NY Democratic Primary Shows Waning Influence of ‘Ban Fracking’ Groups
The Democratic gubernatorial primary race in New York wrapped up earlier this week, with incumbent Gov. Andrew Cuomo beating out his opponent, Zephyr Teachout, by a 30 point margin. That must have been a pretty big blow to anti-fracking activists Josh Fox, Mark Ruffalo and the folks at the Sierra Club, all of whom enthusiastically endorsed Teachout as the anti-fracking candidate.
Josh Fox even penned an op ed in support of Teachout, proclaiming that she is riding the “moral wave” against fracking:
“[Y]ou can either get on the right side of history or you can miss the boat and be left on the shores of the broken ignorant past. That tipping point has happened on fracking in New York—the people have called for a ban, the facts are clear, the science is clear and New York has moved to make history. We do not want our water fracked, we do not want our air fracked, we do not want our land and communities and our media and our climate and our public health fracked. And right now, importantly, we do not want our politics and our democracy fracked.
“Zephyr Teachout is riding a wave of moral outrage and scientific clarity on fracking and climate change that Andrew Cuomo has missed.”
Looks like that “wave” wasn’t quite as big as Josh Fox had hoped. In fact, it goes to show just how marginalized the anti-fracking crowd has become. Activists often claim that their movement is one of the largest in the country, with particular strength and influence in New York. But if the anti-fracking movement were as influential as the activists claim, wouldn’t they have come out in droves to support Teachout? Instead, the candidate they were trying to unseat just captured over 60 percent of the vote.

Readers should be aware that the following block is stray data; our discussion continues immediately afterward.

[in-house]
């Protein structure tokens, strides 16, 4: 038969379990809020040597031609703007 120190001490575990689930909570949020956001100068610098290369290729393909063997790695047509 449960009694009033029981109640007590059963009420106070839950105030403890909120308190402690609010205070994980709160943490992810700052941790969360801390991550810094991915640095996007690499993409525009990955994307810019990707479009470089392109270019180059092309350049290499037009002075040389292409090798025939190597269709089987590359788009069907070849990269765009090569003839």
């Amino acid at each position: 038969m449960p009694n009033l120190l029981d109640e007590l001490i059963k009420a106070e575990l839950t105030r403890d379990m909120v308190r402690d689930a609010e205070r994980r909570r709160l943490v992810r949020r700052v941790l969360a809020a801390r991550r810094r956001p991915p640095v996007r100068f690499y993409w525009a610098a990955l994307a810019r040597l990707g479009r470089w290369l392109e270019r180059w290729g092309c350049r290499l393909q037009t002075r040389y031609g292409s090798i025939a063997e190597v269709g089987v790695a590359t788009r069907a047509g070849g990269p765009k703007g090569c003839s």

Of course, Cuomo himself has done wonders for the anti-fracking movement, chiefly by delaying any decision on shale development and leaving upstate workers who need jobs to twist in the wind. But New Yorkers no longer want to be known for being 40th in business friendly rankings. Jobs have been leaving the state for years, and its borders have been closed to an industry that has the potential to bring thousands of family-sustaining jobs, a new tax base and cheaper energy for the eighth largest energy consuming state. Yes, that would be shale development. Heck, New York’s draft energy plan is calling for increased use of natural gas year over year – by 2035 it will make up 27 percent of all electricity generation in the state.
New York is already reaping the environmental benefits of shale development in the Marcellus: carbon emissions have dropped to levels seen in 1994, and residents of New York City are breathing the cleanest air in nearly 50 years. Meanwhile, Pennsylvania is responsibly developing its resources and enjoying the economic growth that comes with it.
The “ban fracking” activists who did a full-court press to support Teachout apparently think that New York should be even more hostile to new investment and job growth. Of course, the activists also think their movement is powerful and growing, even though the voters in the New York Democratic primary just proved that’s not the case – even more evidence that the “ban fracking” movement, though effective at capturing headlines, remains on the fringe.